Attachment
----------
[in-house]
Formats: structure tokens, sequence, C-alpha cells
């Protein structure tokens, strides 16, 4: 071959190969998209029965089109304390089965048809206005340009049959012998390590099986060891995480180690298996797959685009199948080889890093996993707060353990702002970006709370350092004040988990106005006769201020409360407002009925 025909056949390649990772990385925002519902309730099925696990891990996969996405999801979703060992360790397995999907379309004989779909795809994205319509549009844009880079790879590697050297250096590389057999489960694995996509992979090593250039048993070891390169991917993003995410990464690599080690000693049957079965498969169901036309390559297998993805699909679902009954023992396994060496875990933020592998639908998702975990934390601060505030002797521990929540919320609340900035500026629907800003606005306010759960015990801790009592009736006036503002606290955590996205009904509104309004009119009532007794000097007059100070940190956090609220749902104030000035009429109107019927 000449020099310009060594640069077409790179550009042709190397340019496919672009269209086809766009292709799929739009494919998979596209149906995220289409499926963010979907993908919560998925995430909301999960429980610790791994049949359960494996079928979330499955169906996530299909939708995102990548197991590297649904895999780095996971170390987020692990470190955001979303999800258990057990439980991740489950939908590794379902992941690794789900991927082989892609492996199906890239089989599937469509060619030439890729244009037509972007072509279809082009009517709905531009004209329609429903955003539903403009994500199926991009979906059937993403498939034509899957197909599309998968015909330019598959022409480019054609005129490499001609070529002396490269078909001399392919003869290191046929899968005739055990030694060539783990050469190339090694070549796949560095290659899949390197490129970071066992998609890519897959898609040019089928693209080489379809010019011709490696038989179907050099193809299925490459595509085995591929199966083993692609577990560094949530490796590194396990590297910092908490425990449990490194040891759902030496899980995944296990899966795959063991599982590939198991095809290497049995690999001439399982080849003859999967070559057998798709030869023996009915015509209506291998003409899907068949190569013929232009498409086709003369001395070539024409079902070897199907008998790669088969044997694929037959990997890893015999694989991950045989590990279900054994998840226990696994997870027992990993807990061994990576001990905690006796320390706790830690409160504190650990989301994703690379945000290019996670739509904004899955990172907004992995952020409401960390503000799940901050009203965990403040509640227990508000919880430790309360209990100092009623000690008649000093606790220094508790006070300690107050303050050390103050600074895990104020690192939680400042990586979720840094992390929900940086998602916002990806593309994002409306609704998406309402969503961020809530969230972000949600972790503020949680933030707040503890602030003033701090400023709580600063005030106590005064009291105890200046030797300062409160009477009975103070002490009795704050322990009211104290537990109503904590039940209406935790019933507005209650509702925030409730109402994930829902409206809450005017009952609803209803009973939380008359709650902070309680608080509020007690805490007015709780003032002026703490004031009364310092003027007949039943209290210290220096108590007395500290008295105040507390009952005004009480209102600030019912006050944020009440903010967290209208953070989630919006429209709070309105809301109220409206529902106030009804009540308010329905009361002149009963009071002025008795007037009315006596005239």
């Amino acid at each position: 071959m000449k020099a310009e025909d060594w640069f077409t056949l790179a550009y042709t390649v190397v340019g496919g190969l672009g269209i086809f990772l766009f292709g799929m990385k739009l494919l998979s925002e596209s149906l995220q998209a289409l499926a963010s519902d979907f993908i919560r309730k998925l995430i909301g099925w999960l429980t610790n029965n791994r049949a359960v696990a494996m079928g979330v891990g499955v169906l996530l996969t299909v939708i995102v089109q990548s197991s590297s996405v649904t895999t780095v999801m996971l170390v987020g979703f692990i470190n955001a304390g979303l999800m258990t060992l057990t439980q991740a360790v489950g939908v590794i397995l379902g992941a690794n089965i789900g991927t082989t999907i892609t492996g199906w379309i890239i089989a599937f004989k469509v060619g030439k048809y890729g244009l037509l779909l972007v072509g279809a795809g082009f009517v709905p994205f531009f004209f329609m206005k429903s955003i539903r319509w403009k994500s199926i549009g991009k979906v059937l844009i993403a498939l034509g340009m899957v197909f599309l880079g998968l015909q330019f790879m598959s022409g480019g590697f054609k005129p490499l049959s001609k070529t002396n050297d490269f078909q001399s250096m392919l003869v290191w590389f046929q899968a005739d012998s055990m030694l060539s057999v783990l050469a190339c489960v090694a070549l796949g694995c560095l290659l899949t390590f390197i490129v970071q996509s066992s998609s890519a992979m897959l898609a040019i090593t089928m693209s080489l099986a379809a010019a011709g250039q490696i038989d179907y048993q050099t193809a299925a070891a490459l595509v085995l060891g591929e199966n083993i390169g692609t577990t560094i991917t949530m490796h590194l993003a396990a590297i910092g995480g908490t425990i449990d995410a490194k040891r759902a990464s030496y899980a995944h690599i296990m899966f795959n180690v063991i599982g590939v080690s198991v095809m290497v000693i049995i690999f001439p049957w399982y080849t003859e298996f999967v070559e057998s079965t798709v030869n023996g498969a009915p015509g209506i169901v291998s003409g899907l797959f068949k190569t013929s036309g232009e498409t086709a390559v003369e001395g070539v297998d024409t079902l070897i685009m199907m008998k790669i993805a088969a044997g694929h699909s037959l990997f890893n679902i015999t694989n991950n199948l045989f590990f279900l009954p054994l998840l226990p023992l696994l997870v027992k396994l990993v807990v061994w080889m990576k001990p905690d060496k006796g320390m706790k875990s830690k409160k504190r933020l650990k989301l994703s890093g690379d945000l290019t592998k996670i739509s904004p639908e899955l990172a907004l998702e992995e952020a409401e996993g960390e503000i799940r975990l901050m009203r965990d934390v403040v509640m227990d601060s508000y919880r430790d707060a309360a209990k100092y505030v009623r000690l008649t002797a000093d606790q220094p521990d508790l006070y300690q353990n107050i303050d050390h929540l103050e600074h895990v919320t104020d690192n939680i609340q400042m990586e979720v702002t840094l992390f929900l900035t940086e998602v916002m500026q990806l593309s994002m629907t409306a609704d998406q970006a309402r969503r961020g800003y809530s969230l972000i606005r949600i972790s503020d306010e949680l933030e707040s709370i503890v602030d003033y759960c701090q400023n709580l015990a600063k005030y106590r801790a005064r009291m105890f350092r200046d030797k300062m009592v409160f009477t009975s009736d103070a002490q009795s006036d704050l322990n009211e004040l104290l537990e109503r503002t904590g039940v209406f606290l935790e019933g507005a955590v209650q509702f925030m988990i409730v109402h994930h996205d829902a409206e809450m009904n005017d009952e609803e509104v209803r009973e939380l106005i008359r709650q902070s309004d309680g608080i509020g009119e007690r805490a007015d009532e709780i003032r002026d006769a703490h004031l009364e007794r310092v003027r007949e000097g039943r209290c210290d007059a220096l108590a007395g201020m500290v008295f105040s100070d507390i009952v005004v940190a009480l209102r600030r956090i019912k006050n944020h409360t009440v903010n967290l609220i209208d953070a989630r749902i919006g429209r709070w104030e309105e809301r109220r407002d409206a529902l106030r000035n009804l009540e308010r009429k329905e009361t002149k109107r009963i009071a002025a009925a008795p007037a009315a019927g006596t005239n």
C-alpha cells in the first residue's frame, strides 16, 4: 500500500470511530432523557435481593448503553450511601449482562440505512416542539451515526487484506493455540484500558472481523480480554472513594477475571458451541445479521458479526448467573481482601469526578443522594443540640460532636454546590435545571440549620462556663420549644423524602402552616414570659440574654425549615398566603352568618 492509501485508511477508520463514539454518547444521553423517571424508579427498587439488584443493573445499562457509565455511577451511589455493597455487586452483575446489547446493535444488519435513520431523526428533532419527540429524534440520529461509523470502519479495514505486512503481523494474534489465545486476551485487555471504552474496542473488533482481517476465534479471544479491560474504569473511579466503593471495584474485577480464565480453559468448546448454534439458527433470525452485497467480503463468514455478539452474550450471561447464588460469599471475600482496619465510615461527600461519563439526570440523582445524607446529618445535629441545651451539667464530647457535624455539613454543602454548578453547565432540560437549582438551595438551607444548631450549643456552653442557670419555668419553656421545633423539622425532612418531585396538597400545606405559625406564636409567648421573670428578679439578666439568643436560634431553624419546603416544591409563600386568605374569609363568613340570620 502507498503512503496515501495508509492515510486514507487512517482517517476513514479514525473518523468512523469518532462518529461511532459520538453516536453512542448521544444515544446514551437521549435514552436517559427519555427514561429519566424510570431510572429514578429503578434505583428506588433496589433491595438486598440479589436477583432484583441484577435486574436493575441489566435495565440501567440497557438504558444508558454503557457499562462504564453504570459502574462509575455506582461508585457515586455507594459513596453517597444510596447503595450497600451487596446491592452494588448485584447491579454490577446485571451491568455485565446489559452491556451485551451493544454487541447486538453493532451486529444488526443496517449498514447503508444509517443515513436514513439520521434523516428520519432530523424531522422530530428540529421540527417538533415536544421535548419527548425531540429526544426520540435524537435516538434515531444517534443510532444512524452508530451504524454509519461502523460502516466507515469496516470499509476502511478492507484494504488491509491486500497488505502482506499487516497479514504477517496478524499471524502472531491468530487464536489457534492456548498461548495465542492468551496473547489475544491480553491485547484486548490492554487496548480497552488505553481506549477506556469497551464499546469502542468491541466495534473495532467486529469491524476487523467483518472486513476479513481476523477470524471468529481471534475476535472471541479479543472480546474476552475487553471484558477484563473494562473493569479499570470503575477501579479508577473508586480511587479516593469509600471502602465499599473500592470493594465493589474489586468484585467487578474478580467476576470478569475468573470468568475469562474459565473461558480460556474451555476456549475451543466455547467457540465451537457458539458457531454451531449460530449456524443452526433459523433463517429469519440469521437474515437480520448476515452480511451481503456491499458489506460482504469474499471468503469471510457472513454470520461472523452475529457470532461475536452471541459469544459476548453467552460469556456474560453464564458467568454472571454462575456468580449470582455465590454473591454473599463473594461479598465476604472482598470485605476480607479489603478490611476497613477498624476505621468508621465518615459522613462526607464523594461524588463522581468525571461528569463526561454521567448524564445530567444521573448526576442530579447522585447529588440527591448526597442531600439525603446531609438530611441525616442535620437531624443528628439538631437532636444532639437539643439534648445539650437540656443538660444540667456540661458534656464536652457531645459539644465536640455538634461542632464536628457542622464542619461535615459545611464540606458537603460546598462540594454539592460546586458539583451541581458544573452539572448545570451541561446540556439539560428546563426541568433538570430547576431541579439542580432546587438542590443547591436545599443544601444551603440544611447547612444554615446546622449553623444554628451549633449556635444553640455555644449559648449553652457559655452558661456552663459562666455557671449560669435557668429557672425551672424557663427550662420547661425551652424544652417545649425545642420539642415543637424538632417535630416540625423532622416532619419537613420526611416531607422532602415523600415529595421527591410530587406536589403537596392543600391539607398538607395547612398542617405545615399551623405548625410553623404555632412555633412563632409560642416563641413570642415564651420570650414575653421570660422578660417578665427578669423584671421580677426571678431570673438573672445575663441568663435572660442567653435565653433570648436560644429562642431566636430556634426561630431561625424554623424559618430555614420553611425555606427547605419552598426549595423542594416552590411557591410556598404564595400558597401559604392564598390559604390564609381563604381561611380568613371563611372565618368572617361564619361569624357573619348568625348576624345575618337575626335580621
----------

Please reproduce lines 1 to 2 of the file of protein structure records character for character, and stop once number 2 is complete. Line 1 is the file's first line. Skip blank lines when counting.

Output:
[in-house]
Formats: structure tokens, sequence, C-alpha cells